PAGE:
After Arafat: Down this road before

December 28, 2004

On January 9, 2005, the Palestinians will elect a new leader. Is there any reason to believe that this will lead to a positive result for the Palestinians? Judge for yourself on the basis of recent history. Yasir Arafat is the only modern leader the Palestinians have known. He gave them world recognition and placed onto the world stage their plight as refugees and as a population under occupation.

But Arafat’s methods were often self-defeating, making the name “Palestinian” synonymous with “terrorist” until Osama bin Laden took that title away. Even when he was young, the leader was known among Palestinians as “the old man.”

“The old man” was a clumsy politician. Arafat was at his political peak in 1990 when he made a serious political mistake: he backed Saddam Hussein’s invasion of Kuwait, a miscalculation that cost him political influence, international prestige and brought a halt in funding from the Middle East and Europe. With the Soviet Union dismantled, Arafat cast his lot with Hussein at the precise moment when the U.S. emerged as the only empire left standing.

With Arafat weakened, the time was right for President George Bush’s Secretary of State James Baker to invite Israel, Syria, Lebanon, Jordan and the Palestinians to meet with U.S. and Russian representatives in Madrid to talk about peace. Israel agreed to come, comfortable in its belief that its American friends would guarantee a favorable outcome.

The talks broke into smaller multilateral groups bound by ground rules established by the U.S. and Russia (and strongly influenced by Israel)—rules that made sure the talks did not include such “final status” issues as the future of Jerusalem, statehood, final borders, sovereignty, settlements, water, and the right of return of Palestinian refugees.

Arafat was not at the talks. He was still in exile in Tunisia, probably still trying to figure out what possessed him to support Hussein. The Palestinian delegation at Madrid and later Washington was led by Haidar Abdel Shafi, a respected medical doctor from a prominent Gaza family, with American-educated Hannah Ashrawi from Ramallah as the Palestinian spokesperson. The other delegation members included some younger Palestinians from the West Bank and Gaza, professionals who understood the legal language and machinations involved in the negotiations.

The U.S. had promised to be an “honest broker” in the talks, but the promise was soon broken. The Palestinians quickly became aware that they, a stateless people, had no champion in either of the two military giants at the negotiating table. As Columbia University’s Rashid Khalidi writes in Resurrecting Empire, Shafi said that “it was a grievous mistake for the Palestinians to continue to negotiate under such onerous conditions, when the unceasing expansion of illegal Israeli settlements in the occupied territories and the building of roads to connect them continued devouring the very land that was supposed to be subject to negotiation.”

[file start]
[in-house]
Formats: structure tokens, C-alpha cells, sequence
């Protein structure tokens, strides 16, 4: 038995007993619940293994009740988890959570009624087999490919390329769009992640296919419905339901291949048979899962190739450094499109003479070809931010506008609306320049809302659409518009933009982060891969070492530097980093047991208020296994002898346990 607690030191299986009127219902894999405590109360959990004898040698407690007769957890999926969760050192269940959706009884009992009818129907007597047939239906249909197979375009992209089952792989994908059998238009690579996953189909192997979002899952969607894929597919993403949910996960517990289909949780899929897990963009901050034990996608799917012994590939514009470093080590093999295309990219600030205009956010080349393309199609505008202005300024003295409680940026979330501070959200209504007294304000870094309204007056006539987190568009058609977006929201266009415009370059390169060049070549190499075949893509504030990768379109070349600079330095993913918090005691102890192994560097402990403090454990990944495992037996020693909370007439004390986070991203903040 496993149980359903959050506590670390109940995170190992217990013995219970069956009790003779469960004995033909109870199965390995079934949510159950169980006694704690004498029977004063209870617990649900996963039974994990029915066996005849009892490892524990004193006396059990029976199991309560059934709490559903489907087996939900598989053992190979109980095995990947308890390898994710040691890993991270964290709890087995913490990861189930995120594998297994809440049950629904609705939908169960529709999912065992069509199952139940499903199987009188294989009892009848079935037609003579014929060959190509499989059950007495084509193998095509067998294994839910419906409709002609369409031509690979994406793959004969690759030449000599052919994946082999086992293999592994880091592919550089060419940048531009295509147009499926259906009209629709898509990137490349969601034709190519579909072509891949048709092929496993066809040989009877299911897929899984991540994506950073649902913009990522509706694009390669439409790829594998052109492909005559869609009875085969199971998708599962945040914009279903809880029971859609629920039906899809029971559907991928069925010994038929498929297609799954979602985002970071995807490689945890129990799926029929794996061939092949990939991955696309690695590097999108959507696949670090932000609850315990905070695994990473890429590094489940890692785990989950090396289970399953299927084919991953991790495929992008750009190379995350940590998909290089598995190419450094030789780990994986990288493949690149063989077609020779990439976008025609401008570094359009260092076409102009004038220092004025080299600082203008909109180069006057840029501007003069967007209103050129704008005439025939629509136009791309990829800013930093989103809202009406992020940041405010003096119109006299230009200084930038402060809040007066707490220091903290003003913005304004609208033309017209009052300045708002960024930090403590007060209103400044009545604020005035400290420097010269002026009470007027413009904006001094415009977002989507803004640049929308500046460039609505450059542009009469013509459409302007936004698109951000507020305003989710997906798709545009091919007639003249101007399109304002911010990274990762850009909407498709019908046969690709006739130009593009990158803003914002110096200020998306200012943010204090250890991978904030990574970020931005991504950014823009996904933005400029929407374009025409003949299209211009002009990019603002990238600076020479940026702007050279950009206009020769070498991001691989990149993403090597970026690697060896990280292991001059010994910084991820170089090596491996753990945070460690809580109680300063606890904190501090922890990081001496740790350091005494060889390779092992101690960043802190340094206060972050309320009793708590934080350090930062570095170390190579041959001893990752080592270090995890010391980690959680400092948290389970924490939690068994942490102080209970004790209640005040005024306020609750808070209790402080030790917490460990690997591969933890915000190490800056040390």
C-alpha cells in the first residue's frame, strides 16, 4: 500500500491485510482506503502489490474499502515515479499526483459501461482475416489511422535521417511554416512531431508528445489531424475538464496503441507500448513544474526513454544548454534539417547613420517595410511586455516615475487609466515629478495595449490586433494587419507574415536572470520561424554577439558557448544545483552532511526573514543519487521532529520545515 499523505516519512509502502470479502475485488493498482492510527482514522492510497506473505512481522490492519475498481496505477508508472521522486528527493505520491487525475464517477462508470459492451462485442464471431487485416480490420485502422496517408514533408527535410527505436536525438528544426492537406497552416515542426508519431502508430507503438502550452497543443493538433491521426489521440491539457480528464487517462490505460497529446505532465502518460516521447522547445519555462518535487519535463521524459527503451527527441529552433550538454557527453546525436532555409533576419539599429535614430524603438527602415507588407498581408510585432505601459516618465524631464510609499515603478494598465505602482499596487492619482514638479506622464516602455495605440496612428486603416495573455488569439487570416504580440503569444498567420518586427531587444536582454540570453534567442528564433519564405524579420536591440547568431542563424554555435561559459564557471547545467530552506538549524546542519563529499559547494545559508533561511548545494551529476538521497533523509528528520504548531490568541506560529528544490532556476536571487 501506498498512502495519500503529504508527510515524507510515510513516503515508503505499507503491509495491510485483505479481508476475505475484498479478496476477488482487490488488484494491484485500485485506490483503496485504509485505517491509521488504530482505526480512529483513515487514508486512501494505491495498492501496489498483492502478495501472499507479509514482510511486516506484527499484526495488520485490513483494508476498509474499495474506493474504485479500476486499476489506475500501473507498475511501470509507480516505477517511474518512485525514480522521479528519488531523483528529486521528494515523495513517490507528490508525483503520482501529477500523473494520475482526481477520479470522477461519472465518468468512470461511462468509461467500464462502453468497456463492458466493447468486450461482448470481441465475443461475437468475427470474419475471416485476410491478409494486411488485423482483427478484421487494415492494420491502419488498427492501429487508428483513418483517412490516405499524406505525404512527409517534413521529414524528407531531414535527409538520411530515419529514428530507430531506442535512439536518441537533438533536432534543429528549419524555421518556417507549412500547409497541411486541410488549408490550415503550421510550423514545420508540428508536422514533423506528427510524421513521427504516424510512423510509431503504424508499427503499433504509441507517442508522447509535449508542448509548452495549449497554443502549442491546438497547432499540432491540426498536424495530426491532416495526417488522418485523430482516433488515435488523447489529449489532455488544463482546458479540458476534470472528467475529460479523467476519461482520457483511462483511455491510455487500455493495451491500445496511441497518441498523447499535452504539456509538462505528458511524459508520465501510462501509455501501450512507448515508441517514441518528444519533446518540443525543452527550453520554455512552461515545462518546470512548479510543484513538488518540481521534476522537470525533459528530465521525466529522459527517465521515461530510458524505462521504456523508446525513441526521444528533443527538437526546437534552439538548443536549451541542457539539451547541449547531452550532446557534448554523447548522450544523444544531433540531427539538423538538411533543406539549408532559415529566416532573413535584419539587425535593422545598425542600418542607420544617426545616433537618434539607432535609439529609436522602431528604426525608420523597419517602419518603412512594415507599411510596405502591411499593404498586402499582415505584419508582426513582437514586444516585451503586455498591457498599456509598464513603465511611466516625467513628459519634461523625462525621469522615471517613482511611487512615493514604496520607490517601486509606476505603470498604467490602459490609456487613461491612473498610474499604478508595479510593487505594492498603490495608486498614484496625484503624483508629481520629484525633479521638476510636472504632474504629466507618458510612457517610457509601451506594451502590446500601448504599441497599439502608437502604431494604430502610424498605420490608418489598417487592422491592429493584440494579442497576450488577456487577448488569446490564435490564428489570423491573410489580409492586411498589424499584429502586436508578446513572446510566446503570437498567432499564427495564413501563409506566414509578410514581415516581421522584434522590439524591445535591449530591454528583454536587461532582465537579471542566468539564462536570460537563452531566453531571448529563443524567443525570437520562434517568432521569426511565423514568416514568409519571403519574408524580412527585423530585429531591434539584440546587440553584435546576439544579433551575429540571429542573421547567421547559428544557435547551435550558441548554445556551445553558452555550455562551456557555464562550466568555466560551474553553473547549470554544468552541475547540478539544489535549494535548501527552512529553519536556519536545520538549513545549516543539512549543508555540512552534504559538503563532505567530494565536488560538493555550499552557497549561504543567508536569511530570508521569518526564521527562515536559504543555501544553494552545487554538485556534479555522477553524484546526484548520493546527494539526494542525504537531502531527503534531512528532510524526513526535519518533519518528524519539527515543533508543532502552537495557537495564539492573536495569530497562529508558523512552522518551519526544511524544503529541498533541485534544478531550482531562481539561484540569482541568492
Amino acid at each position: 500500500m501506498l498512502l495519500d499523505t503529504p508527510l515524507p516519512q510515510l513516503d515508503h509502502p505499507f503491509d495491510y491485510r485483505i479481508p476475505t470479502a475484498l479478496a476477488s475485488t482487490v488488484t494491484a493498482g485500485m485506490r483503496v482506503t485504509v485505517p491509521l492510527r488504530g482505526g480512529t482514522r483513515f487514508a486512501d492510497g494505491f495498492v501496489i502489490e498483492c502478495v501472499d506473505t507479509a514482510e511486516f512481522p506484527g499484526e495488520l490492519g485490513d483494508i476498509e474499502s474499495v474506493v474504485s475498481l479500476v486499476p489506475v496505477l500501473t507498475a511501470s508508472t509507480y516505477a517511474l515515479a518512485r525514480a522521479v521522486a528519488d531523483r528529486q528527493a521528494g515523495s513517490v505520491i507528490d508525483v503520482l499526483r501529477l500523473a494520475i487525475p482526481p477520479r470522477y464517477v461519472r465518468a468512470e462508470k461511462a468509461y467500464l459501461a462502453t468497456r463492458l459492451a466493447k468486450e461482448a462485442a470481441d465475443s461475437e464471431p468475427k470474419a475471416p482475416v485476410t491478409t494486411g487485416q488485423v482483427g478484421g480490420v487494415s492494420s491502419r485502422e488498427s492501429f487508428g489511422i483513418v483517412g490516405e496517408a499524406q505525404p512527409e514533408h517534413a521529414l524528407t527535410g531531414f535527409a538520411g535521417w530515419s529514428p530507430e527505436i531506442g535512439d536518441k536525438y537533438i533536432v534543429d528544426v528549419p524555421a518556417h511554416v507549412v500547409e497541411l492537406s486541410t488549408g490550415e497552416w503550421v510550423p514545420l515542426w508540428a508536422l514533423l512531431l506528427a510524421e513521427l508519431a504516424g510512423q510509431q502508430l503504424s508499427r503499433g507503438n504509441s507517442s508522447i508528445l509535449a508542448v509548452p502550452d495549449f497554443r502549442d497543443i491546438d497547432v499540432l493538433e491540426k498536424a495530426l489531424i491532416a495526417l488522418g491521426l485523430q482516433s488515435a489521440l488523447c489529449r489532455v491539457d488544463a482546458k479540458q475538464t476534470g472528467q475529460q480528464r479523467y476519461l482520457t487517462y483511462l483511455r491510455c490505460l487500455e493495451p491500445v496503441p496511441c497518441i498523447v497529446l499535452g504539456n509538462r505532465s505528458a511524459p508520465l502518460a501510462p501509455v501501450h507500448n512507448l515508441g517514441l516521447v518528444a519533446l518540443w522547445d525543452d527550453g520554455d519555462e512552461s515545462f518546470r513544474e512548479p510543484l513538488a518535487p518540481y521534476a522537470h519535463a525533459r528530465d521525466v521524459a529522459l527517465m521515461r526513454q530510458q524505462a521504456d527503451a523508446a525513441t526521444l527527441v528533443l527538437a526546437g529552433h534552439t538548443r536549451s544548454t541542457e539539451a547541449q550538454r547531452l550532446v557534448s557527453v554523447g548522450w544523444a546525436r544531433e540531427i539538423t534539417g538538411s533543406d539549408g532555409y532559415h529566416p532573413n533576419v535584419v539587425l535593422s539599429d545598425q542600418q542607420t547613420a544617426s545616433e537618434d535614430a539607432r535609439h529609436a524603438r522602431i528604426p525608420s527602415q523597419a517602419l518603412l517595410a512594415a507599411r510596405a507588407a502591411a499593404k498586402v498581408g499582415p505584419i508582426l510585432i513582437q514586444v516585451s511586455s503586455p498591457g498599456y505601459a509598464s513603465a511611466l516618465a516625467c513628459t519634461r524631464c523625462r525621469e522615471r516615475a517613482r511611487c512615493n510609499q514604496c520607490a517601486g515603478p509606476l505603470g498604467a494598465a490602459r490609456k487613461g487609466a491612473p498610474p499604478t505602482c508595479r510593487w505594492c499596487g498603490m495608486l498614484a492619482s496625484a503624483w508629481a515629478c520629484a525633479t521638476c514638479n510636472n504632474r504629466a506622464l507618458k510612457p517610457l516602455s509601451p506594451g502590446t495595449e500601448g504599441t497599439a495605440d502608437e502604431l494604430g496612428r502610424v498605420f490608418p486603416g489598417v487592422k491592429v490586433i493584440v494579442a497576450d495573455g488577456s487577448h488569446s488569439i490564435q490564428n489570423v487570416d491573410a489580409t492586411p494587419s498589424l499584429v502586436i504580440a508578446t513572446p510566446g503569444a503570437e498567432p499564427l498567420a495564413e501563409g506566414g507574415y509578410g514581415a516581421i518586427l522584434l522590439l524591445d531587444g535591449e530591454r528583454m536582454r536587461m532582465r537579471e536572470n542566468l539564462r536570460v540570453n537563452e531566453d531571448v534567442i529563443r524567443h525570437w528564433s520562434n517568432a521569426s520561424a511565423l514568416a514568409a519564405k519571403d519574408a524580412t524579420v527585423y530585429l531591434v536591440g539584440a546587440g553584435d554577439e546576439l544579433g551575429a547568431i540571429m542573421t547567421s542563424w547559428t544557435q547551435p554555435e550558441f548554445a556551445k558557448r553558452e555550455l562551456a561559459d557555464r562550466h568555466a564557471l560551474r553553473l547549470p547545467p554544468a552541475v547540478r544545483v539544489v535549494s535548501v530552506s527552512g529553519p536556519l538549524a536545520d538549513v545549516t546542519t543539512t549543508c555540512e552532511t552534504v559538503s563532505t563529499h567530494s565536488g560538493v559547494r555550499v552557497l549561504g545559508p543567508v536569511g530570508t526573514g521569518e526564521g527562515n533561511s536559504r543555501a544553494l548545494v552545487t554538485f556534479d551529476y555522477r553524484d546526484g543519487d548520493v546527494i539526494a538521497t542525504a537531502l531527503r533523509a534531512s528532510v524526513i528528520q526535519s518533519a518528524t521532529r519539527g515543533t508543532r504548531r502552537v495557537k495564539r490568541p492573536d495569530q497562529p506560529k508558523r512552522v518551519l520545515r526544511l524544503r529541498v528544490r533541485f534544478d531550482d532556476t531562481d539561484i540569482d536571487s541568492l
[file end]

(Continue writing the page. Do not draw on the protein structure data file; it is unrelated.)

The United States had agreed to oppose any actions that were “prejudicial” and would make negotiations more difficult, which meant that the U.S. would oppose continued Israeli settlement and road building. Throughout the Madrid talks, however, the U.S. representatives said nothing about the violations.

Shafi and his delegation agreed that they should withdraw from the talks until the violations ceased. But according to Khalidi, then a professor at the University of Chicago and an adviser to the Palestinians, the delegation was overruled by Arafat and the rest of the PLO leadership in Tunis.

Arafat, who had not set foot in the occupied territories since childhood, wanted a state—one with a flag and a future. But he had been in exile for too long. He had a goal, but little understanding of the process—or the people and the terrain of the country he wanted to rule. The Israelis realized that they could do business with this kind of leader.

Using secret back channels to Norwegian diplomats, the Israelis suddenly arranged for new talks in Oslo. I was in Jerusalem at the time, and I remember talking to the wife of one of those diplomats. She told me, with a smile, that she was in town to do some research.

Arafat and his fellow exiles were invited to Oslo, but the Madrid delegation was left behind in Washington. There was no room in Oslo for well-informed West Bankers and Gazans like Shafi and Ashrawi. The Oslo meetings led to the famous handshakes on the White House lawn between Arafat, Rabin and Clinton. The world cheered, but the Palestinians knew better. What they got was an Israeli-controlled Gaza-Jericho entity with Arafat as head of the Palestinian Authority, sent there to serve as a “new sheriff in town” who could, as the Israelis said at the time, “control his own people.”

When, after a few years of poor leadership, it became clear that he could not control his own people, Arafat was ousted by the Israelis as Palestine’s leader and imprisoned in a few rooms in a battered compound in Ramallah.

Now there is to be an election. The leading candidate, Mahmoud Abbas, also spent time in exile in Tunisia. He is in good standing with the Israelis. His strongest opposition could be Marwan Barghouti, 45, a hero to younger voters but not in good standing with the Israelis, who hold him in one of their prisons. If Abbas wins, and keeps his people “under control,” don’t expect widespread rejoicing in Palestine. They have been down this road before.